The Ann Arbor City Council may not be deaf to student voices after all. Last Monday, the council unanimously approved a resolution creating a committee to improve communication between students and the city government. The committee has the potential to help students by bringing their interests before a Council that often considers actions hostile to students. Yet student representation on a yet nonvoting advisory committee is a poor substitute for democracy. Ultimately, Ann Arbor’s unfairly gerrymandered wards – which currently split the student vote – need to be redrawn to include a student-majority ward covering areas where students live.

Angela Cesere

Nearly one out of three Ann Arbor residents is a student at the University. Despite that, City Council frequently considers motions that harm student interests. The Council often debates actions that affect students – such as parking restrictions and a proposed couch ban – during summer months when many students are out of town. And city government is often slow to act on students’ behalf. Though Mayor John Hieftje said last spring he hoped to enact an ordinance by this fall to delay lease-signing dates, the housing rush – as usual – started shortly after students bought their textbooks for fall term.

Lack of communication between students and their city government is one reason why the Council often seems hostile to students. The committee, which will include five students appointed by the Michigan Student Assembly, as well as two Council members appointed by the mayor, should help both Council members and students stay aware of events in the city. Though it is not clear exactly how effectively the committee will promote student interests – Councilman Leigh Greden (D-Ward 2), who will hold a seat on the committee, strongly supported a plan two summers ago to ban upholstered furniture from porches that incensed many students – it will doubtless be an improvement over the current situation.

A more important reason why City Council seems so unresponsive, however, is because it is not held accountable to students in elections. Currently, the city charter mandates that the five wards for City Council form roughly pie-shaped segments that meet at the center of the city, “so as to make each ward a very rough cross-section of the community population from the center outward.” Because Central Campus just happens to lie in the geographic center of the city, the charter dilutes the student vote among all five wards. South Quadrangle Residence Hall and West Quad, for instance, are in different wards despite being across the street from one another.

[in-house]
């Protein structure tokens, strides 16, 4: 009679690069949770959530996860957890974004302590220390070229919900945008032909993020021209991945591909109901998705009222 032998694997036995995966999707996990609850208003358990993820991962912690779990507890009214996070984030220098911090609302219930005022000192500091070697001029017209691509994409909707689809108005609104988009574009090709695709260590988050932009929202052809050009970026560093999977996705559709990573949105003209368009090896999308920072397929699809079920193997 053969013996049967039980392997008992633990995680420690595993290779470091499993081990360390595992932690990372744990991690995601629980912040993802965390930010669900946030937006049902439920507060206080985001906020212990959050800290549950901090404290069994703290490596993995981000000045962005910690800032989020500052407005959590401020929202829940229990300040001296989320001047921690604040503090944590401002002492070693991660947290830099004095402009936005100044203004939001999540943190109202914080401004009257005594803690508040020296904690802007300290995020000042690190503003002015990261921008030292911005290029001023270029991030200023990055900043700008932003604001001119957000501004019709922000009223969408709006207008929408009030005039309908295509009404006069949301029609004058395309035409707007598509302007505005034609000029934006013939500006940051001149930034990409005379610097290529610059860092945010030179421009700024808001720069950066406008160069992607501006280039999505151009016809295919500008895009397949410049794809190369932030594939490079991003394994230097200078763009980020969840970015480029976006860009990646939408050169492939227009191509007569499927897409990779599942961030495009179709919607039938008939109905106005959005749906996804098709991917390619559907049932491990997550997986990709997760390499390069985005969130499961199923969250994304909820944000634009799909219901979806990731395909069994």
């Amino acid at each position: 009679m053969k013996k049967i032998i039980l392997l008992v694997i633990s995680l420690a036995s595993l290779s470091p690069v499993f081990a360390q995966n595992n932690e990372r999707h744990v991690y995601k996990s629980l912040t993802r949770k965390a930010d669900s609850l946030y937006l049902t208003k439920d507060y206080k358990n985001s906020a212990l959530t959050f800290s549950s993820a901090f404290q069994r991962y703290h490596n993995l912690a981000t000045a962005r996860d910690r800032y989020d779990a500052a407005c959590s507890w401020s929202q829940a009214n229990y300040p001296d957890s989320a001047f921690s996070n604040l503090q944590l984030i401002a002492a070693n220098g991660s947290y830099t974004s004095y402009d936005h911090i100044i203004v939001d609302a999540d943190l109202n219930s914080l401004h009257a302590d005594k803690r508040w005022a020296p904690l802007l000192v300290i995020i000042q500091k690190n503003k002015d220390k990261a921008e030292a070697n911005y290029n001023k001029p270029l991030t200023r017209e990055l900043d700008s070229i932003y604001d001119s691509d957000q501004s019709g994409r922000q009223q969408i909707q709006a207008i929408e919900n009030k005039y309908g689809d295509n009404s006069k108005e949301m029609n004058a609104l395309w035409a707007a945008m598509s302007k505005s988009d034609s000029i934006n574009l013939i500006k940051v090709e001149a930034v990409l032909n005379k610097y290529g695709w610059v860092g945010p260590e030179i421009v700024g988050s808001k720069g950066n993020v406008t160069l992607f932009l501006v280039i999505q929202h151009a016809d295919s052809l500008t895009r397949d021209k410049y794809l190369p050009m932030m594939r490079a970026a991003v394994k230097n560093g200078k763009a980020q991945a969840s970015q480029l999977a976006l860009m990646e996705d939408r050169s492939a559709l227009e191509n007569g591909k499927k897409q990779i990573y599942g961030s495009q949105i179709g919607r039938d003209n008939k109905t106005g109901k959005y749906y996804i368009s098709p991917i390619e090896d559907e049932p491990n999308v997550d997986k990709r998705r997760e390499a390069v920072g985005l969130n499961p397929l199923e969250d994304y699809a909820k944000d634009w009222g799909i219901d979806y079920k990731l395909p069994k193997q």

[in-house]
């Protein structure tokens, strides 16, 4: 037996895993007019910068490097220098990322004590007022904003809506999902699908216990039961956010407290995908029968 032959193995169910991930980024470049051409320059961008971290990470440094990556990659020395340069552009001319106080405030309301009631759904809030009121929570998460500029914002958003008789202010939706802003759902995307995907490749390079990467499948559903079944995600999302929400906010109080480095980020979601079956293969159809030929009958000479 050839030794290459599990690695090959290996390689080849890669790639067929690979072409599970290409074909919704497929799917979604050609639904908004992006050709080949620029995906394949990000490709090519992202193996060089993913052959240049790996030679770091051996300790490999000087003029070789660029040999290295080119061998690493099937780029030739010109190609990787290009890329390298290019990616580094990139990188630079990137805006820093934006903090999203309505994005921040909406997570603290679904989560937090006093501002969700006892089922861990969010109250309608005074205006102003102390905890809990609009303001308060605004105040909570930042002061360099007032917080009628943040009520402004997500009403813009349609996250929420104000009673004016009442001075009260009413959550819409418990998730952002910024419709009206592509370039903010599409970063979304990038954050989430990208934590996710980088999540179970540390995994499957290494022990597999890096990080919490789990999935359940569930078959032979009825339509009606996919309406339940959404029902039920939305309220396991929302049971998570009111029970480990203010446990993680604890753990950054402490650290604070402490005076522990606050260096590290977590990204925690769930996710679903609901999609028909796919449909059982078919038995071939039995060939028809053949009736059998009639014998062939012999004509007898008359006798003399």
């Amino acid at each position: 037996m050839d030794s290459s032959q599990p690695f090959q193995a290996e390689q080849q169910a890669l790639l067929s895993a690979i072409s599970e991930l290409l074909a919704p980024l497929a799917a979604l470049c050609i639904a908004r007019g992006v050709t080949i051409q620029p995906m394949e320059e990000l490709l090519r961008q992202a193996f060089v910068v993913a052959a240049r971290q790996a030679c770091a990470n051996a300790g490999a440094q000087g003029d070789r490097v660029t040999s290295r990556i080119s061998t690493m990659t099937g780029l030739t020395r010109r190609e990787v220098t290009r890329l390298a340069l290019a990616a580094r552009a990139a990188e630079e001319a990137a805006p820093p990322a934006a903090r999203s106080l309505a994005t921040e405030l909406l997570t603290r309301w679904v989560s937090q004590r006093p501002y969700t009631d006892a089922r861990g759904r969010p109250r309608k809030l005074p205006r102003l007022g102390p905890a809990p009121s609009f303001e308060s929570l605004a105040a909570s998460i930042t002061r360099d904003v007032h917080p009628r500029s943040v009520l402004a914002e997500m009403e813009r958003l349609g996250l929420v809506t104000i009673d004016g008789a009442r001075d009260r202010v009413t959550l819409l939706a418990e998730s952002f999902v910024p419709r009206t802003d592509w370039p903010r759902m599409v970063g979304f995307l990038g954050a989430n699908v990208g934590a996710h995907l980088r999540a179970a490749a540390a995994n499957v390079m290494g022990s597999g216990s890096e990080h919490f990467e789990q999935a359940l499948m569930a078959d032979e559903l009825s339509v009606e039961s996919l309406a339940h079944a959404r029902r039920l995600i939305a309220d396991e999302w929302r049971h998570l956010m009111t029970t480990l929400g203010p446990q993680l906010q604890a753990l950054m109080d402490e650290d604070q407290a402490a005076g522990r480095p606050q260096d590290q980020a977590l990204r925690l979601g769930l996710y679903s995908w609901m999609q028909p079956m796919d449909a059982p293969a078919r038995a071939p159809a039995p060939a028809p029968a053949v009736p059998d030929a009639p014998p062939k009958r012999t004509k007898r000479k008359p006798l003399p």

This gerrymandering makes it extremely difficult to elect students to City Council. The last time an undergraduate student was elected to the Council was during the Nixon administration. More recently, LSA senior Eugene Kang narrowly lost the Democratic primary in the Second Ward primary this August – when many students who likely would have voted for him were out of town.

Redrawing the ward boundaries to include a student-majority ward around areas populated by students would make it easier to elect a student – or someone similarly responsive to student concerns – to City Council. It would also be a far more democratic way to run Ann Arbor. Current Council members have little incentive to pay attention to students who live in their wards because nonstudents dominate all the current wards.

Students will not be able to fix the gerrymandered wards anytime soon. The wards are adjusted every 10 years after the U.S. Census. Yet during the last debate over ward boundaries in 2001, students did not make the division of their votes an issue. For now, students can work with City Council through the newly established committee to make their voices heard. But students also need to be aware of their disenfranchisement through Ann Arbor’s gerrymandered wards. There is no excuse for Ann Arbor’s anti-democratic ward system to remain intact after another census – and there is no reason for students to remain silent about it.

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